In principle, how things look depends on where you sit. It’s not that one is right and one is wrong, simply that the views are different.
In hierarchical relationships, the person or group at the top has a wider view than the people or groups below. The supervisor considers many things of relative importance at a high level. The subordinate considers fewer things in greater detail. Even though the views may seemingly disagree, each is doing their job, seeing things from their proper perspective.
In other relationships too, our viewpoints are different by design. Tension and initial disagreement are expected. Good group decisions result when we consider all the different views, work out the tension, and identify what’s best for the group as a whole.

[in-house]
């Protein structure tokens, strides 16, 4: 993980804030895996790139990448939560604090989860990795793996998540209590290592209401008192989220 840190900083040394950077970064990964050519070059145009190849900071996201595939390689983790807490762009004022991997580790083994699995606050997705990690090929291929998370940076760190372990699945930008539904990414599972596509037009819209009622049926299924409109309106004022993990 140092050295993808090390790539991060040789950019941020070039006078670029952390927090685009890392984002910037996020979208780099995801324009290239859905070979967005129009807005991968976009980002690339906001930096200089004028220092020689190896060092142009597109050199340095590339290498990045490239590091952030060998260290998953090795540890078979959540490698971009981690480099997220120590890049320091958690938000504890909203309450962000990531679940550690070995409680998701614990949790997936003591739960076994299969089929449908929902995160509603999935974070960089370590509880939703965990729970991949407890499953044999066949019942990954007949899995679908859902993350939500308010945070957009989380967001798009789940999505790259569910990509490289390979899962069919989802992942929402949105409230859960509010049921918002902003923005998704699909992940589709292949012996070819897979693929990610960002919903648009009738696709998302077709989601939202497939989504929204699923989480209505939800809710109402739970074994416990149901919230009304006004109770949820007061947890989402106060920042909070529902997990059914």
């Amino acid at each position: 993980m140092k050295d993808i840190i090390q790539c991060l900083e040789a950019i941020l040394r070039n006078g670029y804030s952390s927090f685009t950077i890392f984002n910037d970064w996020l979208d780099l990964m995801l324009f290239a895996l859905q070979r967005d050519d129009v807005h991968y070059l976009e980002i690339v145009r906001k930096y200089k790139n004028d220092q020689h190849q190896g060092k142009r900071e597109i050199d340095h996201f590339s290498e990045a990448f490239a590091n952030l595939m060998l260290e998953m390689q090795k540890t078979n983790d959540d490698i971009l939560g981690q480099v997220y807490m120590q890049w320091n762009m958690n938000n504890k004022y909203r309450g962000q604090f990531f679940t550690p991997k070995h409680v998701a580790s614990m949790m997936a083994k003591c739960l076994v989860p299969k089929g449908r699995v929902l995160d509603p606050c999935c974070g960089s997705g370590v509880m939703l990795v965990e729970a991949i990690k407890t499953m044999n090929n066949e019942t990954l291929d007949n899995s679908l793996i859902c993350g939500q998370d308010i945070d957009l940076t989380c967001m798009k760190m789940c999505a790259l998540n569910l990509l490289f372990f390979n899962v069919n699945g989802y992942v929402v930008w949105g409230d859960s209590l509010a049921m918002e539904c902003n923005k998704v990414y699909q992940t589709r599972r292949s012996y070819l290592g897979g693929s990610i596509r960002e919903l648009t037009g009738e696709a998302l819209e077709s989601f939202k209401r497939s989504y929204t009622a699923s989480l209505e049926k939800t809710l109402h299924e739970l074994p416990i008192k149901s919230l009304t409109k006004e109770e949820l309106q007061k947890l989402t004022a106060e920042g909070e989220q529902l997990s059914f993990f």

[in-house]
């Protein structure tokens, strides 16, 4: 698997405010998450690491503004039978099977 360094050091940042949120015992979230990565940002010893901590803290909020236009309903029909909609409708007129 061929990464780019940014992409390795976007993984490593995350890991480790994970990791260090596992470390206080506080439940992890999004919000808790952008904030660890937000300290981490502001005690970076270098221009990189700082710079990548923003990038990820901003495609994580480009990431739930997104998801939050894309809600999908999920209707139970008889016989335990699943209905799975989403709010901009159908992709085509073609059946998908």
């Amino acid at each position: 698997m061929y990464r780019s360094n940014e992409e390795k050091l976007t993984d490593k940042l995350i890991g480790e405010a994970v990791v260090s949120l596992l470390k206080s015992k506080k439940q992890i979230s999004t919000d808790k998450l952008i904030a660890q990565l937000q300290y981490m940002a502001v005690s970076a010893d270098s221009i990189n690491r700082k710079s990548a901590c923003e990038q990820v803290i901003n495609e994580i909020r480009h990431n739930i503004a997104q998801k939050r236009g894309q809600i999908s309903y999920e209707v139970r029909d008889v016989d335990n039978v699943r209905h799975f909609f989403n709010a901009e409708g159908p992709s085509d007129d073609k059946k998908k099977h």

Practical Tip: Rather than spend energy arguing which view is correct, assume that all views are correct. Use all available perspectives to better understand what you are looking at.
Ask group members to say how it is for them, how things look from where they sit. Ask people outside the group, “What does it look like from out there?” Listen without judgment.
If you are asked to give your view, offer it without expectation that it will prevail. Speak for yourself, from your own perspective. Humbly offer a piece of the puzzle to help create the larger picture.
– Craig Freshley